What Quinnipiac Reveals About Gender
Additionally, Quinnipiac finds Braley polling stronger with women by 11 percentage points, and Ernst holding a 4 percent lead with men.*
Dianne Bystrom, Director of the Carrie Chapman Catt Center for Women and Politics says this is not surprising since the gender gap is more driven by partisan politics than the sex of the voter.
"I think the important things for Joni Ernst is, she has a very small gender gap in her base between men and women. And so I think, because she's a woman, she has a small gap in that base of support than would a male Republican candidate."
Bystrom points out respondents say Braley will do the best on every stereotypical “feminine” issue listed, such as healthcare and gun control.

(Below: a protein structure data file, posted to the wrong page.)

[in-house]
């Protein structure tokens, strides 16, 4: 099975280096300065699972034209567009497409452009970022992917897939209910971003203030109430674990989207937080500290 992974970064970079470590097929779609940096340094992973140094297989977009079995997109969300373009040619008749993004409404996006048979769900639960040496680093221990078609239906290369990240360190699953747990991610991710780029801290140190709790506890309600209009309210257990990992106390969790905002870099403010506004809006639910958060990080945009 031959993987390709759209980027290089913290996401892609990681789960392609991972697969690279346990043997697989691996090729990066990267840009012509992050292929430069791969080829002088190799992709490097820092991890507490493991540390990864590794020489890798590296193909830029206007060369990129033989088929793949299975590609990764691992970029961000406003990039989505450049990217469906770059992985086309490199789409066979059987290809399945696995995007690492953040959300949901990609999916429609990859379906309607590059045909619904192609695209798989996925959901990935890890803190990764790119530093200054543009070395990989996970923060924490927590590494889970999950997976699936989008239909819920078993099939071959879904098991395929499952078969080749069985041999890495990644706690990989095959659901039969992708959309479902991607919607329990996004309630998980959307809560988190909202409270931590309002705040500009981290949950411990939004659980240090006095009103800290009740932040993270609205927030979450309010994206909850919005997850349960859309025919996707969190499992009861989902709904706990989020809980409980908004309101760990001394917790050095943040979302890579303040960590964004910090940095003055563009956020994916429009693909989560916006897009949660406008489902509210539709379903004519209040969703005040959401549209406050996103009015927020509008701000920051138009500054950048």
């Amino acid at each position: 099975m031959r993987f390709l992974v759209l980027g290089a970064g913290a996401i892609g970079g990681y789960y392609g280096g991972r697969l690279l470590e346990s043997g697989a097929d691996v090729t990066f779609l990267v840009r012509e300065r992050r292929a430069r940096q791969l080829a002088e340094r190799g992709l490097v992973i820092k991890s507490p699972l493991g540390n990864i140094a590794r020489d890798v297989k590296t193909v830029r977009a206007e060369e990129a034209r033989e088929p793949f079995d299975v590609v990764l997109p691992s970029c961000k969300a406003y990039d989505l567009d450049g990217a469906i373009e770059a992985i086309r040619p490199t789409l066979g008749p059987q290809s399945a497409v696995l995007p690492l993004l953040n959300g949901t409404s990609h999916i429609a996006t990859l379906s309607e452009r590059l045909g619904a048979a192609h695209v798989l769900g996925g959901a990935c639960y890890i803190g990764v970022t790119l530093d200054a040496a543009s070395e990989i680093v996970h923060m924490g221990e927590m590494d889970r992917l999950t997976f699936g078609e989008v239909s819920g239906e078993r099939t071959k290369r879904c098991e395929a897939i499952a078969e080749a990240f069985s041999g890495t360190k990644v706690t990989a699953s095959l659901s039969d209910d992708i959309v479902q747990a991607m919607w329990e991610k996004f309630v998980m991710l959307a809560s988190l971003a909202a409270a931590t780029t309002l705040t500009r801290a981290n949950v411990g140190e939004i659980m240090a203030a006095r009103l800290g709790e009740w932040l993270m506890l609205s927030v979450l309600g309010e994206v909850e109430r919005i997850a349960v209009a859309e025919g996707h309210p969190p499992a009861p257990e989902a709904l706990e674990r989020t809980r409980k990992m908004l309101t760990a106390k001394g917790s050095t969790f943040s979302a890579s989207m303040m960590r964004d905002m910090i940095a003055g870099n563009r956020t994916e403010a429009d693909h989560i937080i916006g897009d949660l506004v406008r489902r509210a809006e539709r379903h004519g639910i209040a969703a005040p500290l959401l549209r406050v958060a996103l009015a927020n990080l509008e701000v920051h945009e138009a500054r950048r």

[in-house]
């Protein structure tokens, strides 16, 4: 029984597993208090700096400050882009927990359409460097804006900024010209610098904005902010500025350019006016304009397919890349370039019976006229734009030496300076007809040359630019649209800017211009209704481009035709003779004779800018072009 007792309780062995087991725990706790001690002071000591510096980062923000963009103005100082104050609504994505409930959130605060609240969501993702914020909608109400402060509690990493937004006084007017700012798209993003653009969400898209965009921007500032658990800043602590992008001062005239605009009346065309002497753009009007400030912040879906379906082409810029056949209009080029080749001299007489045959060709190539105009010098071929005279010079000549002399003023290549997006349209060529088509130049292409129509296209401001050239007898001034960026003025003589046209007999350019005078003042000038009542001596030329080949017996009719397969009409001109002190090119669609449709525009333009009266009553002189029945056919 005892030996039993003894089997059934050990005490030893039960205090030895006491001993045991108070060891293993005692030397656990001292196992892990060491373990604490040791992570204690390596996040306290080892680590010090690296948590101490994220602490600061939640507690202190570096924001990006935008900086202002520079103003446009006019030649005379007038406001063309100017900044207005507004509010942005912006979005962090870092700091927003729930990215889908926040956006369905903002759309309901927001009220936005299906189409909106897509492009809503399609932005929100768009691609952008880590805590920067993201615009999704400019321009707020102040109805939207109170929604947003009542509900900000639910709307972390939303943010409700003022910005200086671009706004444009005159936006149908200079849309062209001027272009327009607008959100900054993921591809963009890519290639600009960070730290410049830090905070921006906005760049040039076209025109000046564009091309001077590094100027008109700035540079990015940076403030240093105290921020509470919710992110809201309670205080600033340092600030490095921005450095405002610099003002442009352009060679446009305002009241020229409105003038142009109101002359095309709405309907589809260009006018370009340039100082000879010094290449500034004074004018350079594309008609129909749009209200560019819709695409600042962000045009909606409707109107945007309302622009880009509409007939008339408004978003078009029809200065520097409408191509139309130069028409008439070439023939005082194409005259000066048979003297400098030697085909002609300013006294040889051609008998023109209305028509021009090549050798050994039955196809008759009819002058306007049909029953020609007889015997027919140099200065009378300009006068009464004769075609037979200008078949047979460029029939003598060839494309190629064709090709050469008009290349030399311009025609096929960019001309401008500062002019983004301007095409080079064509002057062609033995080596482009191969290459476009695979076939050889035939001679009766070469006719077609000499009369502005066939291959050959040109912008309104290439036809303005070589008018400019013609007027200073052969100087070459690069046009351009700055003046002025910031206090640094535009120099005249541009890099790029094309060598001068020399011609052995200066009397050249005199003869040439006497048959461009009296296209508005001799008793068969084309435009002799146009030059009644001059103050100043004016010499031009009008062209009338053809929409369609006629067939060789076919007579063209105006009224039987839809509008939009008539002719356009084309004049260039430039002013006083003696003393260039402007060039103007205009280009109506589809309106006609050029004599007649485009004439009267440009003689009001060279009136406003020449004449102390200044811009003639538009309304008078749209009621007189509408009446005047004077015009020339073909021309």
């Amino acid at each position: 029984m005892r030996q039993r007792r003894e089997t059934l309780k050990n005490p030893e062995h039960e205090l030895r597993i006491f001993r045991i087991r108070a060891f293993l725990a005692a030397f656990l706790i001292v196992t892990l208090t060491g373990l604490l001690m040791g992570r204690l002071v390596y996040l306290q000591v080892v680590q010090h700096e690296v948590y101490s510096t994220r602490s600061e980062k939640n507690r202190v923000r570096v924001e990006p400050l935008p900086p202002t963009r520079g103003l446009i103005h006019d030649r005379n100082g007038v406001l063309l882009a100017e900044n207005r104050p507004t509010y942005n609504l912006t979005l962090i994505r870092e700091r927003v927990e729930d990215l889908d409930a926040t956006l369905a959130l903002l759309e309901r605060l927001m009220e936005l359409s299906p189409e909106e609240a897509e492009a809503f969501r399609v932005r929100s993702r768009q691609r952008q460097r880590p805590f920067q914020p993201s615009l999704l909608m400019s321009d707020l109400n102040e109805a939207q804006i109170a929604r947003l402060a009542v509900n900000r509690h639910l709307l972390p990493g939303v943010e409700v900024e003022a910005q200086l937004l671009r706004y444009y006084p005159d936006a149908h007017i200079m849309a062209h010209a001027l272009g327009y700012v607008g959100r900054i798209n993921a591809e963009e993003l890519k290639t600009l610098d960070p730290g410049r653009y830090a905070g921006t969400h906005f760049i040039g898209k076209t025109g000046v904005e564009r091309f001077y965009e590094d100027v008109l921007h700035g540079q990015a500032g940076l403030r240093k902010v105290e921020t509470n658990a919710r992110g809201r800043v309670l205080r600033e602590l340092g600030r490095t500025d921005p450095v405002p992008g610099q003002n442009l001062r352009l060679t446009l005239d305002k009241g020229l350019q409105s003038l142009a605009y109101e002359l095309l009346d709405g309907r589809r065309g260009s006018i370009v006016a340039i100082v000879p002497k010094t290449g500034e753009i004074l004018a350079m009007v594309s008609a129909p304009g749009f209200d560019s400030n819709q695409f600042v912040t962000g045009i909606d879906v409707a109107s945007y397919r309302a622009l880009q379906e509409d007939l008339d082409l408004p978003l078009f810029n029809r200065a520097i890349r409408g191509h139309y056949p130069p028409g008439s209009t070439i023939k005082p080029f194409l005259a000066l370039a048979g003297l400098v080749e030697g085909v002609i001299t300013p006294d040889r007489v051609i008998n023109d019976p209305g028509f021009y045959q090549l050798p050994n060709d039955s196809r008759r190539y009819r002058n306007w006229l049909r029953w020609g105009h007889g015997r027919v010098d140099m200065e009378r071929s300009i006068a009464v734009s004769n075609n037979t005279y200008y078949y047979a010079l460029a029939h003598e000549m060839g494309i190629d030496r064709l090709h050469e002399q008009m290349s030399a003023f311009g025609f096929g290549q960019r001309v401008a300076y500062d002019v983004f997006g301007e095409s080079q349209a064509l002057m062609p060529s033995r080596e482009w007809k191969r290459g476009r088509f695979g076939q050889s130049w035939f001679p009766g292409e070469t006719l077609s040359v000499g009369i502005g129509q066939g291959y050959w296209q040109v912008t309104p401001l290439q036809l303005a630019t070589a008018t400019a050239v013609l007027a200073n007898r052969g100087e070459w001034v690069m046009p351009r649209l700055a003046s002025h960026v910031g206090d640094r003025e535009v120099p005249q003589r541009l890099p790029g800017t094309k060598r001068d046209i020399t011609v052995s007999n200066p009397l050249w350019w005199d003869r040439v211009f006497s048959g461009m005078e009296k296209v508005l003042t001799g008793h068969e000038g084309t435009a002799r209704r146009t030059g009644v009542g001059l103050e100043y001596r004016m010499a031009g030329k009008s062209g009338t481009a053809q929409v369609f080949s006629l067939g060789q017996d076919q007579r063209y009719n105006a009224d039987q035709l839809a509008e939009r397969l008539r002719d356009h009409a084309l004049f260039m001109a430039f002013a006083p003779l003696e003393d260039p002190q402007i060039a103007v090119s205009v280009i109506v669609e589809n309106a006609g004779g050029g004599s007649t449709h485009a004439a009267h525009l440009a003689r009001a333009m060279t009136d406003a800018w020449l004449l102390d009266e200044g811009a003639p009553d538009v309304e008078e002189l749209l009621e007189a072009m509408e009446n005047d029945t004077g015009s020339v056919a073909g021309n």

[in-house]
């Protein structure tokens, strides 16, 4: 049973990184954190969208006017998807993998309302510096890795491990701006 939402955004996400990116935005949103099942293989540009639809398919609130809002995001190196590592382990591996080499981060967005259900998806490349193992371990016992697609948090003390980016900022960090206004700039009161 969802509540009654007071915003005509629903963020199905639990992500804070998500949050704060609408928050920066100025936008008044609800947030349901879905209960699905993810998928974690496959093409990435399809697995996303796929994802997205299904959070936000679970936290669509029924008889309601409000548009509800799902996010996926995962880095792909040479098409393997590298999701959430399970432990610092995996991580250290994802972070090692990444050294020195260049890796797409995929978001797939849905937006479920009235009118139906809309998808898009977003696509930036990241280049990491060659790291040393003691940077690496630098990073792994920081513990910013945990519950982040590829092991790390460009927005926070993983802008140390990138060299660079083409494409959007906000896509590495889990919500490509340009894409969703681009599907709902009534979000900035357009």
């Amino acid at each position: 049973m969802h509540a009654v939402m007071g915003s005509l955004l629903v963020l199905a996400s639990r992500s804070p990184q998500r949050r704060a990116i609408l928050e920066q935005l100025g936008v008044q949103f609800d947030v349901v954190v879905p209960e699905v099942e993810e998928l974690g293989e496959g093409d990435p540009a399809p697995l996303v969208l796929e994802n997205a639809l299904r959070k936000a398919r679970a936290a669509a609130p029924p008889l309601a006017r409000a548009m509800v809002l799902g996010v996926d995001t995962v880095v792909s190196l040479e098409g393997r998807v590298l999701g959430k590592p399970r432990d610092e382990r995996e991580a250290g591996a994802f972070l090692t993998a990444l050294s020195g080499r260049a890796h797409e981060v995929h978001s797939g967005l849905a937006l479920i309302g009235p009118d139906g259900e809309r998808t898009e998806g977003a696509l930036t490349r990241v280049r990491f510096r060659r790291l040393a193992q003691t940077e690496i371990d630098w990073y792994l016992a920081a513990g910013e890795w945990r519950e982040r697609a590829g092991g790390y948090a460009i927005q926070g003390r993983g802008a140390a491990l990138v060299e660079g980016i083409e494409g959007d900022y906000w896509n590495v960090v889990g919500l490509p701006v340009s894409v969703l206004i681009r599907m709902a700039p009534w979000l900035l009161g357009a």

She says this isn’t unusual, "Feminine issues are more linked with the Democratic Party and masculine issues with the Republican Party."
If Ernst wins the November election she will be the first Iowa woman to serve as a U.S. Senator.
*Editor's note: Previously this report erroneously stated women voters favor Braley by 7 percentage points.